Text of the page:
That you, Brien and whoever else don't know the definition of suspicious is really not my problem.

            If you guys also choose not to be suspicious of McGwire, Sosa, Canseco, Brady Anderson, Roger Clemens, Bonds, A-Rod, etc., etc. That's your perogative. It seems really likely that the overwhelming suspicion was warranted in those cases. In others, it might not have been.

          • "Anybody "may" be juicing. You might, I might. Anyone on a 40-man roster might be juicing. The idea that baseball player "A" "might" be juicing isn't worth talking about."

            Say you're a teacher. Any kid in your class "may" be getting abused or neglected at home. Does that mean you just ignore the warning signs one kid is presenting and assign equal probability to all? Certainly you don't call the police and child protective services over a couple of bruises… or call the parents and accuse them… but you're going to be more suspicious in the case of the kid with all the warning signs than the kid with none. You may be dead-wrong, and the kid with no warning signs is getting beaten while the other kid just bruises easily while playing with friends or whatever. You shouldn't just ignore the kid without the warning signs (or not test players who don't hit 50 HRs). You're still more suspicious that the kid with the warning signs might be abused, and given what you know on the subject you have every right to be. So long as you don't jump to conclusions in an unprofessional way… you shouldn't accuse the parents, but you might look into the subject a little.

          • Again, an absurd analogy that doesn't even begin to stand up. By your own admission, or near admission anyway, steroids couldn't explain all of Bautista's improvement, so there has to be another factor in addition. So by acknowledging the other factor (to work it into your analogy, say you know that a kid fell at recess and now he has a bad bruise) but continue to assert that it's suspicious nonetheless only works to the extent that we assume guilt or likelihood of guilt in everyone.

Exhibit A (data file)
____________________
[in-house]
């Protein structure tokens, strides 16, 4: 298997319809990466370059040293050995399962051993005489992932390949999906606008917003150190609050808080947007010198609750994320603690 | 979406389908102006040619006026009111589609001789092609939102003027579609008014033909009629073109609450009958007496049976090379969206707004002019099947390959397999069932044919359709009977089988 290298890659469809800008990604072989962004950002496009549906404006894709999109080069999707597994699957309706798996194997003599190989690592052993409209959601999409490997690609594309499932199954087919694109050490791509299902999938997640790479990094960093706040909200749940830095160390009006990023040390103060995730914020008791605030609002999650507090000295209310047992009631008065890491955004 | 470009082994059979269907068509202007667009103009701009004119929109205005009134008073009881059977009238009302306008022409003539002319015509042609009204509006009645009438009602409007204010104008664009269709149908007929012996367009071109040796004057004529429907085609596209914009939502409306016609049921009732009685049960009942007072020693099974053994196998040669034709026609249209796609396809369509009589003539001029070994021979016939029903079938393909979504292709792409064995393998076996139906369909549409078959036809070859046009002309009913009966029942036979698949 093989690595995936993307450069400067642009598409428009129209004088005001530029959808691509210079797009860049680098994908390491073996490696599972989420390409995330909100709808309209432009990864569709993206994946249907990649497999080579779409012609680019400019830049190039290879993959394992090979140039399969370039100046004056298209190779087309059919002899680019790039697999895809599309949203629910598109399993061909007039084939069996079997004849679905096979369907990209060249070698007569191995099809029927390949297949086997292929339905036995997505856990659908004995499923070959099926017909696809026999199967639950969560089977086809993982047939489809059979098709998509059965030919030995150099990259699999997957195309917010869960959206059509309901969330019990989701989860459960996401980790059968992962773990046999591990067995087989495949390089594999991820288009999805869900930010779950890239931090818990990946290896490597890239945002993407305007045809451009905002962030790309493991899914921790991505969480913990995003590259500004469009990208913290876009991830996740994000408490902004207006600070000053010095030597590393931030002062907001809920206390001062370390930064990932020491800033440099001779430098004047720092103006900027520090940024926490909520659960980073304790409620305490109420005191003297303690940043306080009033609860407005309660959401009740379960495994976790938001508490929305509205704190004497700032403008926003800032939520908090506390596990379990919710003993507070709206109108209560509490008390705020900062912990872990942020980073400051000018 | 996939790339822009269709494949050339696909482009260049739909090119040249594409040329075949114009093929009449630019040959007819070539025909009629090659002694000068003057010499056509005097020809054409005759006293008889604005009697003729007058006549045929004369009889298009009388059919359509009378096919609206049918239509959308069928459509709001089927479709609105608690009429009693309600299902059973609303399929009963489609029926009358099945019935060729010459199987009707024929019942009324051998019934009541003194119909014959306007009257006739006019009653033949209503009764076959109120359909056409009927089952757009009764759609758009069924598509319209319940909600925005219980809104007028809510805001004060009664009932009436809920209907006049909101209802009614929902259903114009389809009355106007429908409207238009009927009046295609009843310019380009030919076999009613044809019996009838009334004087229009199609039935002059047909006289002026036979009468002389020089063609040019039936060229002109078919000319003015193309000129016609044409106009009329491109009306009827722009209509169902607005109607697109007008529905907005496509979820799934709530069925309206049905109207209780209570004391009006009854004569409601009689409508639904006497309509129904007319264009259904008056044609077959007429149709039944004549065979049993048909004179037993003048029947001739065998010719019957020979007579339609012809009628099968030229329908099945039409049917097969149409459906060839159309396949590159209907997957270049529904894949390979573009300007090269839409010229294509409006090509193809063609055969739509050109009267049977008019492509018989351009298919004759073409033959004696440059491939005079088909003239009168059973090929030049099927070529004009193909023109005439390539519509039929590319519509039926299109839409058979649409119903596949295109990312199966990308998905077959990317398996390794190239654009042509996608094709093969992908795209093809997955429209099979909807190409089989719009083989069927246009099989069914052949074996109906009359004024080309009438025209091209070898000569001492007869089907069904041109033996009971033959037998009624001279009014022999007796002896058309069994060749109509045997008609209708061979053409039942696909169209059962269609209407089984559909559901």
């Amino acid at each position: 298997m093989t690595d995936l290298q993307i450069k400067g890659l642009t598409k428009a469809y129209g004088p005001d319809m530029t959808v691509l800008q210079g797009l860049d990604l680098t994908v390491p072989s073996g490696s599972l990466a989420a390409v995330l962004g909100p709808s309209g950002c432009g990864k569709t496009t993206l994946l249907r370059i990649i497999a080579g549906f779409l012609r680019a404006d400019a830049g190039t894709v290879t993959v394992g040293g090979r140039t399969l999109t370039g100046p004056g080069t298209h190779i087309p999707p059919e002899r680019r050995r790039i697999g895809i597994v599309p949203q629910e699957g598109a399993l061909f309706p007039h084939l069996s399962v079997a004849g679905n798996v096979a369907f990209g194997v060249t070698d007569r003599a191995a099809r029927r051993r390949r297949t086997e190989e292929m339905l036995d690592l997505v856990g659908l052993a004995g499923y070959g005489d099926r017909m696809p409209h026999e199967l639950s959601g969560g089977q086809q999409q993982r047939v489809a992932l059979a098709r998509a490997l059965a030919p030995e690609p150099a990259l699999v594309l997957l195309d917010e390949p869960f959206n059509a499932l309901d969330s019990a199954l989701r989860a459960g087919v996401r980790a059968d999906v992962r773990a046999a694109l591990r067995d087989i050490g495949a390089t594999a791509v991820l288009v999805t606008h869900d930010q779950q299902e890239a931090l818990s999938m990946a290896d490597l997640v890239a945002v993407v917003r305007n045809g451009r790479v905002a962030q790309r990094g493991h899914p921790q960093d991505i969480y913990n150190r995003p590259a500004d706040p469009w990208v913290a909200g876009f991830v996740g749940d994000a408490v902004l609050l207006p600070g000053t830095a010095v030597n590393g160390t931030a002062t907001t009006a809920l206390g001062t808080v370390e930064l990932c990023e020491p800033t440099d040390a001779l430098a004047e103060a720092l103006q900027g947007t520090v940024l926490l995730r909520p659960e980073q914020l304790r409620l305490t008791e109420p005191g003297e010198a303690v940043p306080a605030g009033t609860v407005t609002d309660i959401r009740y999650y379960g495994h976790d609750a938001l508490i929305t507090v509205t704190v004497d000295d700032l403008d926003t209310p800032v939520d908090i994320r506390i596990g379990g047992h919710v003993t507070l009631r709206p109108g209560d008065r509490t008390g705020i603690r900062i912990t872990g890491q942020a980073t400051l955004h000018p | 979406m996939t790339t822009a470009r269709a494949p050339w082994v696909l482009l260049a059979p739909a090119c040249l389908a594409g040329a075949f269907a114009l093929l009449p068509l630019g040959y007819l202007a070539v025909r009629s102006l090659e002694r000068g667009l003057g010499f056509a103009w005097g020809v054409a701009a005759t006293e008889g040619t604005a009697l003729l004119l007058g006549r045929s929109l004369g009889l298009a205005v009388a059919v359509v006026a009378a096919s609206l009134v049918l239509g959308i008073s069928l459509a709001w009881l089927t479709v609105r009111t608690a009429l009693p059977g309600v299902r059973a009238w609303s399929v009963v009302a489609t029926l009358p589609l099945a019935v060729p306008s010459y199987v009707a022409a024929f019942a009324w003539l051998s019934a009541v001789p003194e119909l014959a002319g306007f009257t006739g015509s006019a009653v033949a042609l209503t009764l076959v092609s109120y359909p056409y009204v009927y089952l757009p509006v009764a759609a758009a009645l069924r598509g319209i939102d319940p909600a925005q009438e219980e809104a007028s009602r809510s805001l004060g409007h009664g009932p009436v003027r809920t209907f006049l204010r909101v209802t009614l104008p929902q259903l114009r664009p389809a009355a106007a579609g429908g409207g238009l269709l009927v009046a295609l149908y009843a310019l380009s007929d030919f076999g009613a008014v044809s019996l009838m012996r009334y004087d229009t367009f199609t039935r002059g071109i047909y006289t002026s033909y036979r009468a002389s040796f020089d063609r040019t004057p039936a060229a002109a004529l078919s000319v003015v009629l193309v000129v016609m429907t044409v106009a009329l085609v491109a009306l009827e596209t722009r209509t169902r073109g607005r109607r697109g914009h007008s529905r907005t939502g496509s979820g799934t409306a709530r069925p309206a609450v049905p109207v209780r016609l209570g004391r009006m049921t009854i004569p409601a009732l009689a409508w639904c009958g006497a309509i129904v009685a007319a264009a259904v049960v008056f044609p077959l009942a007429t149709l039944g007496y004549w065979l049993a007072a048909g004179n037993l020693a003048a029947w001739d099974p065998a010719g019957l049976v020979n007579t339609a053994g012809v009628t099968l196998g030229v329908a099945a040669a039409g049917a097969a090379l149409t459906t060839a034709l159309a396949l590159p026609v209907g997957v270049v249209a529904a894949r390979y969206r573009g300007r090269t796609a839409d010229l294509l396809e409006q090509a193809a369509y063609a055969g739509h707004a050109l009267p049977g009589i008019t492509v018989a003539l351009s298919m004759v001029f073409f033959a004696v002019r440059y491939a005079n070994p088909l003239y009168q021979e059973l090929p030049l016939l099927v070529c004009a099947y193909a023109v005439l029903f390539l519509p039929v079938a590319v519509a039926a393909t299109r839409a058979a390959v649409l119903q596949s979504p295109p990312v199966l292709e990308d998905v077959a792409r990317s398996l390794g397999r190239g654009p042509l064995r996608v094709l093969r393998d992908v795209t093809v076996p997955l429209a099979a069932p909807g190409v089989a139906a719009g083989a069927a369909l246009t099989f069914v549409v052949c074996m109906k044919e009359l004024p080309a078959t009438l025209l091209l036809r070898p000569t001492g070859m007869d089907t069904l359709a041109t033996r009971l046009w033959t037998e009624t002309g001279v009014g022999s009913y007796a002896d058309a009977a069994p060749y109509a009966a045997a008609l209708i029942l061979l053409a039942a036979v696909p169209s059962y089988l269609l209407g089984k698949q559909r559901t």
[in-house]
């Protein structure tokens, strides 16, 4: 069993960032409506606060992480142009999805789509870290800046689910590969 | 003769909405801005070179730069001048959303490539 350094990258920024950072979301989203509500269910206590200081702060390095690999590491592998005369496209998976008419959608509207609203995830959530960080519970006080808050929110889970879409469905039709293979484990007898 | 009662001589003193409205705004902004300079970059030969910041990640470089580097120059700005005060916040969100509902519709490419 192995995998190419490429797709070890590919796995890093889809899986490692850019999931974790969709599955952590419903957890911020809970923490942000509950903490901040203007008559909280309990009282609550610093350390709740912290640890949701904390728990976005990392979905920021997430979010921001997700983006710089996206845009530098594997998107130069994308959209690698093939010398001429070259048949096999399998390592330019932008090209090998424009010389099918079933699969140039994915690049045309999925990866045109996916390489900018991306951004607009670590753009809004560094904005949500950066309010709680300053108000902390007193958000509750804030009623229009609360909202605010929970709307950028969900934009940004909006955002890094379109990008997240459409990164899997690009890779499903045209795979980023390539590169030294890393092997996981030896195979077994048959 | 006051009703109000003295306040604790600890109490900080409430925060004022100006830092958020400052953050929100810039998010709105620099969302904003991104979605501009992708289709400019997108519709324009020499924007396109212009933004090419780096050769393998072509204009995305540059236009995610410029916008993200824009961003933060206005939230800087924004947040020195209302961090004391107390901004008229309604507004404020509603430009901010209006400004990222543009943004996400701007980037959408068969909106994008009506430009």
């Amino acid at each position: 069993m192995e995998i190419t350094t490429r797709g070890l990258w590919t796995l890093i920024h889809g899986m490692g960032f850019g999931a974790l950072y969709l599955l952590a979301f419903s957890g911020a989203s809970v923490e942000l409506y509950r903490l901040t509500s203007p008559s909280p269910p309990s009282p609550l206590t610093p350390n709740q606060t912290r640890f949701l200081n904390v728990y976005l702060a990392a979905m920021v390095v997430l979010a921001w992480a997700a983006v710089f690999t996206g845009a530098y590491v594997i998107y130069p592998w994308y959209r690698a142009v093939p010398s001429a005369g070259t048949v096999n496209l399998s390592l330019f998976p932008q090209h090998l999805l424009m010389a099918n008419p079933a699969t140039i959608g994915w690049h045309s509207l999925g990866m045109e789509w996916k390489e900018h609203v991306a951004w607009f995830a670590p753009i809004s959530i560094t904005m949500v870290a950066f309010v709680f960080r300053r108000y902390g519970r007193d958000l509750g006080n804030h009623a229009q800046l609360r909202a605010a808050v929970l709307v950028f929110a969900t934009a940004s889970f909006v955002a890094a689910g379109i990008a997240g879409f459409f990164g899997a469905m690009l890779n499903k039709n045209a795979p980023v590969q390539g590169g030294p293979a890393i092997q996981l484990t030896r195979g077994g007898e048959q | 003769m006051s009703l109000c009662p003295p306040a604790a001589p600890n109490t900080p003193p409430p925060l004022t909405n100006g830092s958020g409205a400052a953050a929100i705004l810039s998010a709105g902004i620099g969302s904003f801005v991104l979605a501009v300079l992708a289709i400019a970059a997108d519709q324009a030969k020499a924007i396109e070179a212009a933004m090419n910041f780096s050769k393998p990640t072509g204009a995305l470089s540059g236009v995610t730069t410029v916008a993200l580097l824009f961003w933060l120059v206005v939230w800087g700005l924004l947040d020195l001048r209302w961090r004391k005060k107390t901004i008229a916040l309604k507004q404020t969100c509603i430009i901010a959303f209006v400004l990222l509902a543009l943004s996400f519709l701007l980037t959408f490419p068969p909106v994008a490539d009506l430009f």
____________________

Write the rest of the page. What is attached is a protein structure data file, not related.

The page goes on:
• Who is being absurd here?

            I have said a dozen times that they don't explain all of his success. You are still choosing to ignore my actual points and just arguing against a strawman.

            "So by acknowledging the other factor (to work it into your analogy, say you know that a kid fell at recess and now he has a bad bruise) but continue to assert that it's suspicious nonetheless only works to the extent that we assume guilt or likelihood of guilt in everyone."

            Come on. I'm being absurd?

            We don't know where Jose Bautista's bruises came from. We can only speculate. We didn't see him fall and get all the bruises. All we know is that he went home from school for the summer with no more bruises than the average kid in class, and the next school year he started coming to school every day with the most bruises in the league then after another summer he started coming for the first semester with more bruises than we have ever seen on any human being in our lifetime. Timmy might have developed a love for some physical activity that leads to bruises… that is completely possible. He might also be getting abused, though, and with all the bruises it's more likely than with a kid with no bruises. Even if he is getting beaten at home, that's probably not where every bruise came from… after all every kid in class has some bruises throughout the school year… the more active (or clumsy or anemic or whatever) kids more so than the others. Timmy has an unusually high rate of bruising even for the most active kids we've ever had in class, though… so we are naturally suspicious. If he sees the guidance counselor, the nurse, and we have some conferences with the parents… sure we drop the suspicion down to a normal level. We haven't done any of those things, though, so we're still suspicious.

  5. Ted, Bautista is unusual whether he's using PEDs or not. That's a large part of the point I'm making. Of course I cannot know for sure, but it's my assumption that a certain number of baseball players continue to use PEDs. However, Bautista is outperforming whatever group of baseball players you might care to associate with Bautista. You might just as well credit his beard for the home runs, or the fact that his name begins with a "B". Whatever group you can think of, Bautista is outhitting them. So you cannot say that his hitting is circumstantial proof of anything.

    • Agree that he's unusual with or without PEDs. His sudden ability to hit like Barry Bonds for at least 1/4 of a season certainly points to an improvement in his game with or without PEDs.

      If a number of baseball players probably use PEDs, given what we saw in the last 20 years (McGwire, Sosa, Bonds, A-Rod… all the top HR hitters… all proven to have used or accused of using PEDs) wouldn't Jose Bautista be a prime candidate.

      " You might just as well credit his beard for the home runs, or the fact that his name begins with a "B". "